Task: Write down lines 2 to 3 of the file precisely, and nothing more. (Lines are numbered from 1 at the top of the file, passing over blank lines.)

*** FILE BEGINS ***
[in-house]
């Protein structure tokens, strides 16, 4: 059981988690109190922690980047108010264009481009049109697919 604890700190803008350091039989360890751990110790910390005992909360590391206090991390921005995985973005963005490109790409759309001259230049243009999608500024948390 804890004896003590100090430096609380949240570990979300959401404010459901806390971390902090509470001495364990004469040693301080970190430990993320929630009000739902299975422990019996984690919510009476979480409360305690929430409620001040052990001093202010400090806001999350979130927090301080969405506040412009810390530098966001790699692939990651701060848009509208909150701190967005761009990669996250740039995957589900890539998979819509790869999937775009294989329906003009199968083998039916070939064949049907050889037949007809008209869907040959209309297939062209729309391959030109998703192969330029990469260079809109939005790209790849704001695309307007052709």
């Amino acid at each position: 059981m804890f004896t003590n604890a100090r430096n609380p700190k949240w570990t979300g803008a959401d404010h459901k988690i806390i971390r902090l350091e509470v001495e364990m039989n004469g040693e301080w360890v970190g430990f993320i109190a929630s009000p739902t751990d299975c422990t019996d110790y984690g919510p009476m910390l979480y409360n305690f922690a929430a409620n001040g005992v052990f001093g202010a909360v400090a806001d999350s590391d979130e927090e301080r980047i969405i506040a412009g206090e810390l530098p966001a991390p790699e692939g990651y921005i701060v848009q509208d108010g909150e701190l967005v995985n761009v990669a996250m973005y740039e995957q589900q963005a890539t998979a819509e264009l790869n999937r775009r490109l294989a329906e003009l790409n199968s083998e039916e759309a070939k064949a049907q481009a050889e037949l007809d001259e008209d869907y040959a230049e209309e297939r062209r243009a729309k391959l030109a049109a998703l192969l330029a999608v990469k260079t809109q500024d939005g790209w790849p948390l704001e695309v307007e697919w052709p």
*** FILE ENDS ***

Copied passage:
């Protein structure tokens, strides 16, 4: 059981988690109190922690980047108010264009481009049109697919 604890700190803008350091039989360890751990110790910390005992909360590391206090991390921005995985973005963005490109790409759309001259230049243009999608500024948390 804890004896003590100090430096609380949240570990979300959401404010459901806390971390902090509470001495364990004469040693301080970190430990993320929630009000739902299975422990019996984690919510009476979480409360305690929430409620001040052990001093202010400090806001999350979130927090301080969405506040412009810390530098966001790699692939990651701060848009509208909150701190967005761009990669996250740039995957589900890539998979819509790869999937775009294989329906003009199968083998039916070939064949049907050889037949007809008209869907040959209309297939062209729309391959030109998703192969330029990469260079809109939005790209790849704001695309307007052709």
């Amino acid at each position: 059981m804890f004896t003590n604890a100090r430096n609380p700190k949240w570990t979300g803008a959401d404010h459901k988690i806390i971390r902090l350091e509470v001495e364990m039989n004469g040693e301080w360890v970190g430990f993320i109190a929630s009000p739902t751990d299975c422990t019996d110790y984690g919510p009476m910390l979480y409360n305690f922690a929430a409620n001040g005992v052990f001093g202010a909360v400090a806001d999350s590391d979130e927090e301080r980047i969405i506040a412009g206090e810390l530098p966001a991390p790699e692939g990651y921005i701060v848009q509208d108010g909150e701190l967005v995985n761009v990669a996250m973005y740039e995957q589900q963005a890539t998979a819509e264009l790869n999937r775009r490109l294989a329906e003009l790409n199968s083998e039916e759309a070939k064949a049907q481009a050889e037949l007809d001259e008209d869907y040959a230049e209309e297939r062209r243009a729309k391959l030109a049109a998703l192969l330029a999608v990469k260079t809109q500024d939005g790209w790849p948390l704001e695309v307007e697919w052709p």